As a young man C.S. Lewis was angry at God. His mother had died when he was still a boy; he had been sent to a boarding school, which in the long and undistinguished history of English education was “horrid.” Then he had fought in World War I, in the filth and mud of the trenches of France.

How, he angrily wondered, could a good God allow such pain and suffering? How could a powerful God not do something to stop such suffering?

The angry young man became an atheist.

The question of a good God and the realty of suffering is a challenging one for any person of faith. The biblical book of Job seems entirely dedicated to the question. David, in numerous laments, wonders whether God is acting in a just and righteous manner. Jesus’ plaintive cry from the cross, an echo of the same question asked by the Psalmist is the cry of many puzzled, frustrated humans: “My God, my God, why have you forsaken me?” (Psalm 22:1).

I grew up and did mission work in southern Africa. I have seen plenty of evidence that this is a cruel and harsh world. Most of the suffering I observed, interestingly, had been caused by human beings; war, dictatorship, lawlessness, all contributed to the suffering of the ordinary citizen. In a world where humans get to choose to serve God or serve themselves, many humans choose badly. At least at some level, it needs to be said, the suffering we witness in our sad, tired world is caused by ourselves, not by God.

But of course the question still remains: If that is so, then why does God not simply force all humans to choose well. If there was no more sin and cruelty in the world, that would eliminate war, oppression and suffering.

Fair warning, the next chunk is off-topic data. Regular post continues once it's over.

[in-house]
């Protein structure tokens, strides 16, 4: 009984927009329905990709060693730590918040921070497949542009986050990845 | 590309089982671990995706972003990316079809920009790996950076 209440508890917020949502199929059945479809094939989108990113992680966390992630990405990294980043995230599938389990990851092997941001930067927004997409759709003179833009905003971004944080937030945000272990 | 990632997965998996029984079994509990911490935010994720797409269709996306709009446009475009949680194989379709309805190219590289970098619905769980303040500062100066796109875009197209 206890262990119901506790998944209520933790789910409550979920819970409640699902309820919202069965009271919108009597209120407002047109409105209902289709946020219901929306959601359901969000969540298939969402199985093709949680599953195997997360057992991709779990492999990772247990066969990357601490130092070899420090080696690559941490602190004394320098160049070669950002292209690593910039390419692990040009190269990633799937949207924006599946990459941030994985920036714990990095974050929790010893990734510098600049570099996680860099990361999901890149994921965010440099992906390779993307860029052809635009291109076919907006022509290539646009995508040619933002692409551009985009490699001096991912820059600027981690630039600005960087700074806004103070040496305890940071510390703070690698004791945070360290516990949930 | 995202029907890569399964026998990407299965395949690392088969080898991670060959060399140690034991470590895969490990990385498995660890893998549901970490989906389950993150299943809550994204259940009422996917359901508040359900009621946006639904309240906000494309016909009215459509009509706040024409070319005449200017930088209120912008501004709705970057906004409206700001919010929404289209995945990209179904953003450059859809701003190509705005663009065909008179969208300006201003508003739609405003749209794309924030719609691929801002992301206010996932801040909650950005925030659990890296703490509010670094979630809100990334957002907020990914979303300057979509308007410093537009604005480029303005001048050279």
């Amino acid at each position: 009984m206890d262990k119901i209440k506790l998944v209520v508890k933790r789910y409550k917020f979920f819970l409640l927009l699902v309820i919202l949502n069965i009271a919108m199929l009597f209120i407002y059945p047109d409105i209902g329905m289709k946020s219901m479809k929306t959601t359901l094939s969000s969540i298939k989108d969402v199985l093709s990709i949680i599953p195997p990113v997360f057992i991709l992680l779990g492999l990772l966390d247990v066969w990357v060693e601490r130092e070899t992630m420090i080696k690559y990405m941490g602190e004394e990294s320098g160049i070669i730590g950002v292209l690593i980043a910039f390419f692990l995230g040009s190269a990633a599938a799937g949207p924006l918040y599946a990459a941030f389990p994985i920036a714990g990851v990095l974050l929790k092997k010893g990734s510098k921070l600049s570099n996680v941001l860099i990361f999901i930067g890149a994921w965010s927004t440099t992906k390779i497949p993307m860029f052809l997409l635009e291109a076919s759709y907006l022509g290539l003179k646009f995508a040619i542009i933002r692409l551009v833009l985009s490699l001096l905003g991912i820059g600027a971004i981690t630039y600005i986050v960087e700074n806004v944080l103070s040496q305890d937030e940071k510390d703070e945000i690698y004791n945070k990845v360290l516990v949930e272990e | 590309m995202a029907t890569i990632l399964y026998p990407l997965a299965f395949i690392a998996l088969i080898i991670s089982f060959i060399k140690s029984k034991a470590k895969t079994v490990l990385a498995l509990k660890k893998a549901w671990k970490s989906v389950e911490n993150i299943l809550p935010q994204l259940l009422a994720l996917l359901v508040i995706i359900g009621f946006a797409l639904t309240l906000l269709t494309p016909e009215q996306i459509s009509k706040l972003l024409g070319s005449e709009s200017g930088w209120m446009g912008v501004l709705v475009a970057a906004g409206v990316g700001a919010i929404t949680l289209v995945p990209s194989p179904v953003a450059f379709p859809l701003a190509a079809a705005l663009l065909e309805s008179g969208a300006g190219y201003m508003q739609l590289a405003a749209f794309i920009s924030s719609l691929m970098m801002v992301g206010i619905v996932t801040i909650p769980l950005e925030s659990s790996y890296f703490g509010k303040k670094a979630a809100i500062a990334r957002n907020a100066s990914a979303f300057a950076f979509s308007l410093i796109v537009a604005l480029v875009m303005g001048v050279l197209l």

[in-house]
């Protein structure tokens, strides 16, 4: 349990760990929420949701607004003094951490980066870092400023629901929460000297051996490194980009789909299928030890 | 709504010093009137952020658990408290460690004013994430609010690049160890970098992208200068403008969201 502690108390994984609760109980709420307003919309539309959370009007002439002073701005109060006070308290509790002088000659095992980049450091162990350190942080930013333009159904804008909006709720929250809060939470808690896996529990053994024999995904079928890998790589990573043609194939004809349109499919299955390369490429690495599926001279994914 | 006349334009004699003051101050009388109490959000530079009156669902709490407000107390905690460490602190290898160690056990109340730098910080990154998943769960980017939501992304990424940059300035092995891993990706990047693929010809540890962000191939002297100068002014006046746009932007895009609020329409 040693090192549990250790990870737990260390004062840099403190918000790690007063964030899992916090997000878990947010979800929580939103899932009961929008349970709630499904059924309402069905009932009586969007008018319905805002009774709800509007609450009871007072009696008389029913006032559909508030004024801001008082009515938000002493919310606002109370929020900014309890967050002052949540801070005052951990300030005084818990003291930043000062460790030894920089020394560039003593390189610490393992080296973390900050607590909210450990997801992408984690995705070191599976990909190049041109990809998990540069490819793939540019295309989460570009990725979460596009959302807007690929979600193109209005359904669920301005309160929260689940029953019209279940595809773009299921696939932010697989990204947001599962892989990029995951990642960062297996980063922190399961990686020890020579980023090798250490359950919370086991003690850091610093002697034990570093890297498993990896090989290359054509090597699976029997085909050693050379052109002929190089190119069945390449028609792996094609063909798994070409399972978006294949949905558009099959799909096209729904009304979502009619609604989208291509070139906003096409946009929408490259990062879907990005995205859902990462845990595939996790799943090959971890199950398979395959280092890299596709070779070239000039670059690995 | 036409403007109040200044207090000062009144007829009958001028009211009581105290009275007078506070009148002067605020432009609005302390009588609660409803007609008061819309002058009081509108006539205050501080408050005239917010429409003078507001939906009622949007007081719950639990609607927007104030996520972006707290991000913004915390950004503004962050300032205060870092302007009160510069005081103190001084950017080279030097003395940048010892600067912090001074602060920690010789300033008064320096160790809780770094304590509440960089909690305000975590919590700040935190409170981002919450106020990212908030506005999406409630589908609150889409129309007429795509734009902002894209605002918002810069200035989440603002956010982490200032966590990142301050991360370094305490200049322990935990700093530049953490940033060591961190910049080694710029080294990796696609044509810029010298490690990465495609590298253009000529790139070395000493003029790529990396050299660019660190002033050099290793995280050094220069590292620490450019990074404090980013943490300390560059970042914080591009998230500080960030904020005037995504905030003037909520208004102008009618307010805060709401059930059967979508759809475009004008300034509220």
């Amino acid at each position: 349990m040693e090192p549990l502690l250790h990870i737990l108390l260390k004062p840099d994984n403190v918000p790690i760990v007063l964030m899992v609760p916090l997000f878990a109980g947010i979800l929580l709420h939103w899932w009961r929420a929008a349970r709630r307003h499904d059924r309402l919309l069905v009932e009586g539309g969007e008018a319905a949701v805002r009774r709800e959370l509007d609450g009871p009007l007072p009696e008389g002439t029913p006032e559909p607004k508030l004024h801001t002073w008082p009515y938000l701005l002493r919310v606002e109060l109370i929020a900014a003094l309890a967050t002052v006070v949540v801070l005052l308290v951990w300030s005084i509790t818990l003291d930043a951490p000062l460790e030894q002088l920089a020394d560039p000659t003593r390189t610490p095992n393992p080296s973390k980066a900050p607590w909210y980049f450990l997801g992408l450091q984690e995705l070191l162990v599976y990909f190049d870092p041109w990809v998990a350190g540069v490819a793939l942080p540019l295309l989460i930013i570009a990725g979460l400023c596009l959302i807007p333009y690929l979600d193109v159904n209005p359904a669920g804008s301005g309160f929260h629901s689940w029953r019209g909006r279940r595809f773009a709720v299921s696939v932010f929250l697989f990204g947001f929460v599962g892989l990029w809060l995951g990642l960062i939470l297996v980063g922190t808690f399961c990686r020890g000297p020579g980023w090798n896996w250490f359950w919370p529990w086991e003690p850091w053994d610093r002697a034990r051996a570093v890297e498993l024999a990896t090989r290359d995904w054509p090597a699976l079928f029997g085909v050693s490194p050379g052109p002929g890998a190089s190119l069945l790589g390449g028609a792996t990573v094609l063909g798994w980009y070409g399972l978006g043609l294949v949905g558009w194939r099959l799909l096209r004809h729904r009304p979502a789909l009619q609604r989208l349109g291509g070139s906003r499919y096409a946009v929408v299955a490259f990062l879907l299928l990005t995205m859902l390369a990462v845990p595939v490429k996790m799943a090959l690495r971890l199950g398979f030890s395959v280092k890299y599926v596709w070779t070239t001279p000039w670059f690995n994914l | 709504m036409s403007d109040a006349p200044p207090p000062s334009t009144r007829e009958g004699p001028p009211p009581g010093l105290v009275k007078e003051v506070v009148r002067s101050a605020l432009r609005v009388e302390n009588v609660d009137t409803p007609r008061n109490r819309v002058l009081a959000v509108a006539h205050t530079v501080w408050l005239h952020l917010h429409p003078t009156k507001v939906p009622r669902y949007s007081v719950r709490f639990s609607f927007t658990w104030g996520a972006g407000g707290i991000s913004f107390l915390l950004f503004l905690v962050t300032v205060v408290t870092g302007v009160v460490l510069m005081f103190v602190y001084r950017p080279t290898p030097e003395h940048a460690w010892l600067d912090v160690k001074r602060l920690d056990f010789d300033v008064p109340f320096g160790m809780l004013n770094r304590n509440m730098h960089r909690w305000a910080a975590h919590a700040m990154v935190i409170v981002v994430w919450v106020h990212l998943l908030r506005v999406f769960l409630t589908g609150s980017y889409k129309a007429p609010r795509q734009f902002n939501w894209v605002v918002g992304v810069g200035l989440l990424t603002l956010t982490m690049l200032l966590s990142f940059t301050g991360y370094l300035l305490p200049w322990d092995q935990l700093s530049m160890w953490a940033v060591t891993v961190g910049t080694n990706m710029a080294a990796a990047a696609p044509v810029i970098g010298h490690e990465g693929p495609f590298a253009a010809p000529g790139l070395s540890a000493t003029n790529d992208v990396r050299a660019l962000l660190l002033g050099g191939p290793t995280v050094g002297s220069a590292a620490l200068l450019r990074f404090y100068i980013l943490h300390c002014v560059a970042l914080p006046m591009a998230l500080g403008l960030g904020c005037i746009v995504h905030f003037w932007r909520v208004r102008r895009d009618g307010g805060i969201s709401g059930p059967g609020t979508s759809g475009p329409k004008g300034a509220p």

These are not simple questions, of course, but one thing is clear: an existence in which humans are controlled so completely by God that they always choose well would be a very different world from the one in which we live. Being forced to choose the good is, by definition, not a choice. Being forced to love God is, as you can see, is not genuine love.

The next time you observe (or experience) something and you say, “I wish that had not happened,” remind yourself that God is saying exactly the same thing. God’s love is steady and undying; his heart breaks, I assure you, far more deeply than our limited hearts do, at suffering in our world.

I always think of the shortest verse in our English Bibles: “Jesus wept” (John 11:35).

Beloved, be assured of this: he still does.

Lewis’ began the long journey back to faith in God when a thought came to him unbidden: “How can I be angry at a God,” he wondered, whom I do not believe exists?” (Surprised by Joy, 115).

We cannot count on getting our way all the time; not even God gets his way all the time. We can, however, count on his love. In hard times that may not seem like much, but I believe it is enough.